Showing posts from 2017

Effective Editing In The Writing Classroom

We know inexperienced writers make errors. We also know experienced writers make mistakes. Learning cannot take place without some level of error occurring. The challenge is, how do we equip our student writers to identify errors so they can effect the changes necessary to improve the quality of their writing pieces?

Children do not become better writers by writing less, and this is the possible negative outcome from an over emphasis on correction.

Correction is beneficial when students see the need for it. When they have an authentic purpose for the writing they are doing, they engage in the process with purpose and a desire to make the writing they share, work for the reader. They begin to respect their readers and understand their needs. This awareness of audience is a vital consideration.

The pen that makes the corrections must be in the hand of the writer, not the teacher. When the teacher assumes the total responsibility for correcting errors related to spelling, punctuation or gra…

Gathering Stories-The Writer As Mindful Meanderer

'The world is a book and those who do not travel only read one page.' 
This quote is attributed to St Augustine and it sings to me. Especially now.

Following a time of sustained sadness for our family with the death of a close friend, it is time to undertake some travel that is not only informative, but equally, restorative. In the dark times it is important to look out into the world and notice what is human and magical and alive with promise, despite the dark days that may have surrounded you.

So with such true words ringing in my ears, it's time for some mindful meandering. It's time to seek out some brightness and shake things up a bit and embrace any available joy that may present.

As a writer I am very much aware of the special gift that travelling brings a writer. It turns each of us into storytellers. Therefore it is important to take a break every now and then and just go somewhere. Leave behind your life and all its baggage for a short time and travel to a new pl…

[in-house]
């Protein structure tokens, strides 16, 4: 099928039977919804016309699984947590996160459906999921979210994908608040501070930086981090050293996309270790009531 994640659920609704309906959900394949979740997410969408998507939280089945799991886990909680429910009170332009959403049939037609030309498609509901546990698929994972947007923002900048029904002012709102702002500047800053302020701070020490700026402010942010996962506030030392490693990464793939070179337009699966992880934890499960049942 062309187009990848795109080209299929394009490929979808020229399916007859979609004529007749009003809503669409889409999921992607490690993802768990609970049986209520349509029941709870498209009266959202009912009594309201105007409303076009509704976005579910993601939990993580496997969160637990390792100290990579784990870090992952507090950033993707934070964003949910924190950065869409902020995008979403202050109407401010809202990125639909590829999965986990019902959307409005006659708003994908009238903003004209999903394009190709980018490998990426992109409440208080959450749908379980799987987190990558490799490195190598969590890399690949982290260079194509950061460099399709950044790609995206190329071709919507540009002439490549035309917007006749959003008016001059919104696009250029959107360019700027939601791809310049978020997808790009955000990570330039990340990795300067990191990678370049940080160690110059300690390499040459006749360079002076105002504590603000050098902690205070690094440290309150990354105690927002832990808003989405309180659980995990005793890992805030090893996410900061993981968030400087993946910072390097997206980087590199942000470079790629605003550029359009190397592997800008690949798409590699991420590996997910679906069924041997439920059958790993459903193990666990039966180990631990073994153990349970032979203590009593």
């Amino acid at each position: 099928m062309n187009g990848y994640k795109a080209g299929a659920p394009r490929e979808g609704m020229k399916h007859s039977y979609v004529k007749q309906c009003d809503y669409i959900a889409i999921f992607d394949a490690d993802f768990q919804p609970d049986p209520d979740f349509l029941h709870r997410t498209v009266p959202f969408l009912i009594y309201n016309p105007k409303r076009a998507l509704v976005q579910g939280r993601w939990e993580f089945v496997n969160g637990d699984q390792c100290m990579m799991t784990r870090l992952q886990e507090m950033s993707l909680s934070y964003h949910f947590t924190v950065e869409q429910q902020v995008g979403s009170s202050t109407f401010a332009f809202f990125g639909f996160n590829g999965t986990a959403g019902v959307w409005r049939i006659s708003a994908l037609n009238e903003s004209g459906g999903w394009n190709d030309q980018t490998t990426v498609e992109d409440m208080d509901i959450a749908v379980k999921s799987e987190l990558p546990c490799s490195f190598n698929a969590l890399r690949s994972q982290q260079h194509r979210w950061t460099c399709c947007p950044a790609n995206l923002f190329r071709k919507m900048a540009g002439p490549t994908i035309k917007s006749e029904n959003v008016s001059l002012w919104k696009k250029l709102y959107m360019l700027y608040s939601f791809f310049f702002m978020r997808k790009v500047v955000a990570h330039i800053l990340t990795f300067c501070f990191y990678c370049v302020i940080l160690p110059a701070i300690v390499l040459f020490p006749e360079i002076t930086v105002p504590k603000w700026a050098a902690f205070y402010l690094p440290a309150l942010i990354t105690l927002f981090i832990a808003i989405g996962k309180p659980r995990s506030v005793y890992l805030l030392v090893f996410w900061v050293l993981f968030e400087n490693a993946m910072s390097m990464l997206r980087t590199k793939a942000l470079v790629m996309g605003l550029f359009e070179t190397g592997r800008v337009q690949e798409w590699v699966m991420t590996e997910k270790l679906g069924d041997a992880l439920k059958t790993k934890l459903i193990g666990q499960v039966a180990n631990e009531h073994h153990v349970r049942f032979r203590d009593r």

Kids,Teachers -Take Your Writer's Notebook With You!

'Writing needs to be seen as a reward, not a duty. I look forward to creating words on the page. This desire to write creates the discipline.'
Igniting Writing- When A Teacher Writes,’ Alan j Wright

When recalling these words, I find myself considering them in the context of the winter term break for Australian schools. It presents as a chance for students and teachers alike to step away from the learning that characterizes classroom time and restore themselves a little. It is time to focus on things that may have been on hold, to take a break, to visit a place or catch up with a friend. It may represent a chance to resume an on-hold project, or you may be planning to relax and indulge in some activity that feels just right. Something that literally slow the pace of your life down for a short period of time. You may go exploring or have an adventure or special trip planned to fit neatly into the break. It also represents a chance to do some reading and writing.

It present a chanc…

The Power of Writing Conversations In The Classroom.

Quite some years ago I found myself talking to a group of enthusiastic grade one students who were keen to commence their writing pieces. As they stood up from the carpet to return to their seats to commence their writing, I realized that the spark of imagination that would fire my own writing ideas had suddenly snuffed out. The students all seemed fired up and ready to create the miracle of meaningful marks on paper. At that precise moment, I was bereft of writing ideas

In that moment I felt completely blank and couldn't conjure up a single thing to write about. I was trying to will my brain into action. Writer’s block had descended upon me like a damp, foggy mist. It was rare for this to happen to me, but suddenly I found myself having to deal with it. I had so wanted to sit among these enthused young learners and write for those initial minutes of their independent writing.

A small boy stood beside me at this critical moment and said, 'I’m going to write about the first time …

When Writers Go Word Gathering

I once told a class of eager young writers that it was important to learn to eavesdrop and gather snippets of conversation and potential writing ideas.

One boy began to frown before telling me how his parents had informed him that listening to other people's conversation was not something he should not be doing. "My parents said it was bad manners to listen to other people's conversations.' 

I pondered his words before offering a response,' Well, your parents have given you very sound advice, however writers have a special license enabling them to listen.' -It was all I had at that precise moment. I wanted him to be assured that I was not advocating eavesdropping for any kind of nefarious reason, rather it was for a very good purpose- improving our writing. He remained unconvinced it seemed.

Eavesdropping can prove a life source for any writer. Ah yes, a word whispered here, an utterance there, and all within the reach of alert ears and a pen poised to write. As …

Helping The Inexperienced Writer Harvest Ideas